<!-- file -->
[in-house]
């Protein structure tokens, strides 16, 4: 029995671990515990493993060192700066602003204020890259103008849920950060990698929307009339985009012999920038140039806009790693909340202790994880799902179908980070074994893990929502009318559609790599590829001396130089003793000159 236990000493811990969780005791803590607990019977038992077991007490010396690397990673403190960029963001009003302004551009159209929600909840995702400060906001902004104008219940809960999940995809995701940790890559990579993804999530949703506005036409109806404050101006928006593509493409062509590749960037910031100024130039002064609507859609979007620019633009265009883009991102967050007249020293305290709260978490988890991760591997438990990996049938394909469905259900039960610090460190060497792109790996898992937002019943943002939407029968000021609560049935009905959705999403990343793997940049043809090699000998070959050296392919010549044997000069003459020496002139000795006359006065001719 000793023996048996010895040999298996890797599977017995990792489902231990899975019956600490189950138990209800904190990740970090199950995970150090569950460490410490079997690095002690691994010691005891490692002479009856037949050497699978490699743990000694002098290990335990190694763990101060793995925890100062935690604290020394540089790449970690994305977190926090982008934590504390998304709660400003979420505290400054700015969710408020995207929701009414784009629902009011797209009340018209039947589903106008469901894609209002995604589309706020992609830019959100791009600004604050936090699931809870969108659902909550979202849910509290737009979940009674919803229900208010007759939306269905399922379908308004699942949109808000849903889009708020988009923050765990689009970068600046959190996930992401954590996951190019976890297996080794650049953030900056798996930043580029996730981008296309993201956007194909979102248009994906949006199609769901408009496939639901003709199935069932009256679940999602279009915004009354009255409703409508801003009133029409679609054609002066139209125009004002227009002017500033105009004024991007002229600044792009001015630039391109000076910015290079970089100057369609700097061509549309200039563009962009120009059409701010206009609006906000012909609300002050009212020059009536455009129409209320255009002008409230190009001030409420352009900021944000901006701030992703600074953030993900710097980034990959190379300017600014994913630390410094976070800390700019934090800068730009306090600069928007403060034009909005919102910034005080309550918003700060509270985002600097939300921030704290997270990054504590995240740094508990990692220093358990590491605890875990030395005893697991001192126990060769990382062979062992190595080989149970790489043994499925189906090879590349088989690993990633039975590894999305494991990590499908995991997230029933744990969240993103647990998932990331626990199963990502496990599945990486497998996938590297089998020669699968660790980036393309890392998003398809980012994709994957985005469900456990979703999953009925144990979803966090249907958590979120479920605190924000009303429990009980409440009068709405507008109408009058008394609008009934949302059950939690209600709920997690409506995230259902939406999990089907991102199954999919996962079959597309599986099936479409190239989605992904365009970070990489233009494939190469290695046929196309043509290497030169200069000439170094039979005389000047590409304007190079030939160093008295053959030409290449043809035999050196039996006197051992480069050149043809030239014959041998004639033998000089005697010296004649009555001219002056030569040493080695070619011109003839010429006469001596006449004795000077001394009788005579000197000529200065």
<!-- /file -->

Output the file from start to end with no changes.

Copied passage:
[in-house]
């Protein structure tokens, strides 16, 4: 029995671990515990493993060192700066602003204020890259103008849920950060990698929307009339985009012999920038140039806009790693909340202790994880799902179908980070074994893990929502009318559609790599590829001396130089003793000159 236990000493811990969780005791803590607990019977038992077991007490010396690397990673403190960029963001009003302004551009159209929600909840995702400060906001902004104008219940809960999940995809995701940790890559990579993804999530949703506005036409109806404050101006928006593509493409062509590749960037910031100024130039002064609507859609979007620019633009265009883009991102967050007249020293305290709260978490988890991760591997438990990996049938394909469905259900039960610090460190060497792109790996898992937002019943943002939407029968000021609560049935009905959705999403990343793997940049043809090699000998070959050296392919010549044997000069003459020496002139000795006359006065001719 000793023996048996010895040999298996890797599977017995990792489902231990899975019956600490189950138990209800904190990740970090199950995970150090569950460490410490079997690095002690691994010691005891490692002479009856037949050497699978490699743990000694002098290990335990190694763990101060793995925890100062935690604290020394540089790449970690994305977190926090982008934590504390998304709660400003979420505290400054700015969710408020995207929701009414784009629902009011797209009340018209039947589903106008469901894609209002995604589309706020992609830019959100791009600004604050936090699931809870969108659902909550979202849910509290737009979940009674919803229900208010007759939306269905399922379908308004699942949109808000849903889009708020988009923050765990689009970068600046959190996930992401954590996951190019976890297996080794650049953030900056798996930043580029996730981008296309993201956007194909979102248009994906949006199609769901408009496939639901003709199935069932009256679940999602279009915004009354009255409703409508801003009133029409679609054609002066139209125009004002227009002017500033105009004024991007002229600044792009001015630039391109000076910015290079970089100057369609700097061509549309200039563009962009120009059409701010206009609006906000012909609300002050009212020059009536455009129409209320255009002008409230190009001030409420352009900021944000901006701030992703600074953030993900710097980034990959190379300017600014994913630390410094976070800390700019934090800068730009306090600069928007403060034009909005919102910034005080309550918003700060509270985002600097939300921030704290997270990054504590995240740094508990990692220093358990590491605890875990030395005893697991001192126990060769990382062979062992190595080989149970790489043994499925189906090879590349088989690993990633039975590894999305494991990590499908995991997230029933744990969240993103647990998932990331626990199963990502496990599945990486497998996938590297089998020669699968660790980036393309890392998003398809980012994709994957985005469900456990979703999953009925144990979803966090249907958590979120479920605190924000009303429990009980409440009068709405507008109408009058008394609008009934949302059950939690209600709920997690409506995230259902939406999990089907991102199954999919996962079959597309599986099936479409190239989605992904365009970070990489233009494939190469290695046929196309043509290497030169200069000439170094039979005389000047590409304007190079030939160093008295053959030409290449043809035999050196039996006197051992480069050149043809030239014959041998004639033998000089005697010296004649009555001219002056030569040493080695070619011109003839010429006469001596006449004795000077001394009788005579000197000529200065």